icecream is designed to make print debugging easier. It allows you to print out an expression, its value and (optionally) which function and file the call originated in.
Install from CRAN with:
Or you can install the development version from GitHub with:
ic() function prints its argument and its value. It also returns the value of the evaluated argument, meaning that it is effectively transparent in code - just wrap an expression in
ic() to get debugging output.
You’re more likely to want to do this within a function:
More complex inputs like lists and data frames are summarised to avoid cluttering the terminal.
ic() with no arguments causes it to print out the file, line and parent function it was called from.
In this example we have a file
demo.R that contains two functions. We’ve inserted
ic() calls at strategic points so we can track what’s being executed.
source("demo.R") f1(-1) #> ℹ ic| `global::f1()` in demo.R:3:2 f1(1) #> ℹ ic| `global::f1()` in demo.R:3:2 #> ℹ ic| `global::f2()` in demo.R:10:2
In the case of functions that haven’t been
source()d or loaded from a package there is no source code to refer to. In these cases the function’s environment will be displayed.
The following options can be used to control behaviour:
This is printed at the beginning of every line. Defaults to
TRUE, when calling
ic(foo) the source file and line will be printed along with the expression and value. If no
srcref() is available the function’s environment will be displayed instead. This can be useful for more complicated debugging but produces a lot of output so is disabled by default.
f3(1) #> ℹ ic| `x`: num 1 options(icecream.always.include.context = TRUE) f3(1) #> ℹ ic| `global::f3()` in demo.R:14:2 | `x`: num 1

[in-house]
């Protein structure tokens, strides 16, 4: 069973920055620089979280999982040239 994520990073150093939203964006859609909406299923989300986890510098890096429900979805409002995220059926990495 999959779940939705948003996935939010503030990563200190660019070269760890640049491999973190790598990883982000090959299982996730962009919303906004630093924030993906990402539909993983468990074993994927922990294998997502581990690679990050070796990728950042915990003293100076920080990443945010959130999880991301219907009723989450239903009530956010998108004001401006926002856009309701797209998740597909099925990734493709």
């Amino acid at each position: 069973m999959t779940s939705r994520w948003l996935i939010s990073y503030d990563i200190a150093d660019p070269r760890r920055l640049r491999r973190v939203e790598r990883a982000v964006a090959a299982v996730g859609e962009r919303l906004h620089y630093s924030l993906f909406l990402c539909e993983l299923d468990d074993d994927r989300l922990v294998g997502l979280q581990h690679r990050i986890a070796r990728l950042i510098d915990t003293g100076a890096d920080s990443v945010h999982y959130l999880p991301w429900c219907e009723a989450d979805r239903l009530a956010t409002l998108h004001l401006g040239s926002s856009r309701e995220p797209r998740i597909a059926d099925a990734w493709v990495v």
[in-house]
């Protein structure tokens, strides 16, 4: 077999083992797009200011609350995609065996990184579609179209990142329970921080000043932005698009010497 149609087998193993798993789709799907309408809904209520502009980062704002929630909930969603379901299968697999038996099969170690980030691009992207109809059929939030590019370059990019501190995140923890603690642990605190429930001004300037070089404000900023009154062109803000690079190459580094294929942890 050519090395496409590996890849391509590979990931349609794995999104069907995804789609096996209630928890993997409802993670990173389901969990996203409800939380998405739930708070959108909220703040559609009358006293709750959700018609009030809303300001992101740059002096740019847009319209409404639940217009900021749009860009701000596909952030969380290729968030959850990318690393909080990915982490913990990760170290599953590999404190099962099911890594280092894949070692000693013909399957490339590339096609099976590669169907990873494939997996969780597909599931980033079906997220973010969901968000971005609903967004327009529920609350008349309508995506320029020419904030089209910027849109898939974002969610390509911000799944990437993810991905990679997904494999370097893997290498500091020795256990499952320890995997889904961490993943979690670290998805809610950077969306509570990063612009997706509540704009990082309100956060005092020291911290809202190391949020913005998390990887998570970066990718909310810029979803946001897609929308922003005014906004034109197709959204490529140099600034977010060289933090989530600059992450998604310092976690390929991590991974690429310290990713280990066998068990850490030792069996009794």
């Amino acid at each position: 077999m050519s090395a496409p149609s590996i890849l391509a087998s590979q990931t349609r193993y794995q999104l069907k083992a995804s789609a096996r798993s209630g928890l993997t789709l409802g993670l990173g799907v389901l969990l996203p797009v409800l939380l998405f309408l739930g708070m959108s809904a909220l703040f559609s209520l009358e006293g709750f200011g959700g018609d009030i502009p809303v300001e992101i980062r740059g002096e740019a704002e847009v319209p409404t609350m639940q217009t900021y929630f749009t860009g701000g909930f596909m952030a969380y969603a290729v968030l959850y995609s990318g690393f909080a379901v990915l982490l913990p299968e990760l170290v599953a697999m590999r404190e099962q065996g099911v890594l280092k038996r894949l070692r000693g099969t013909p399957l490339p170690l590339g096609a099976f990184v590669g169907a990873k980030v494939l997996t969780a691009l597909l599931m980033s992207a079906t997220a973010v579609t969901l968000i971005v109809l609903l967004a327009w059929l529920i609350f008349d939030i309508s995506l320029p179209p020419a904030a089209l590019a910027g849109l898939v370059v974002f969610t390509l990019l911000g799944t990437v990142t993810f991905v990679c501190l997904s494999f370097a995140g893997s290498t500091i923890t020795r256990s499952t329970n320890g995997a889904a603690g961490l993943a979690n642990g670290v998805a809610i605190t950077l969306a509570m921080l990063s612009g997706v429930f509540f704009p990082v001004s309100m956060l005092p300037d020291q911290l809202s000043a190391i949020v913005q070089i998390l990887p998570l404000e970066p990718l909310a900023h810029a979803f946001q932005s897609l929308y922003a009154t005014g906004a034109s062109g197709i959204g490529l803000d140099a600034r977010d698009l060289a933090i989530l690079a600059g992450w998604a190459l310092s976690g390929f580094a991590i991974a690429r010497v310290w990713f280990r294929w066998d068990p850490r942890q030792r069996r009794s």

These two options control how the result of evaluation of an expression is printed.
icecream.peeking.function indicates the function that summarizes the object. Default value is
ic_autopeek, which works like
utils::str for most of the time, but gives more informative output for
data.frames and their subclasses in a more compact way.
icecream.max.lines determines maximum number of lines that the peek of an object occupies; defaults to 1.
For more complex data you may want to use e.g.
head function and 5 lines.
data(iris) ic(iris) # we would like to see header of the data #> ℹ ic| `iris`: data.frame [150 x 5]: $'Sepal.Length': dbl , ... options(icecream.peeking.function = head, icecream.max.lines = 5) ic(iris) #> ℹ ic| `iris`: #> Sepal.Length Sepal.Width Petal.Length Petal.Width Species #> 1 5.1 3.5 1.4 0.2 setosa #> 2 4.9 3.0 1.4 0.2 setosa #> 3 4.7 3.2 1.3 0.2 setosa #> 4 4.6 3.1 1.5 0.2 setosa
Note that if
icecream.max.lines is greater than 1 and summary of an object is longer than 1, the alert occupies one line more due to the header.
Not implemented yet. See the configuration section of the original project docs for details of what they will do.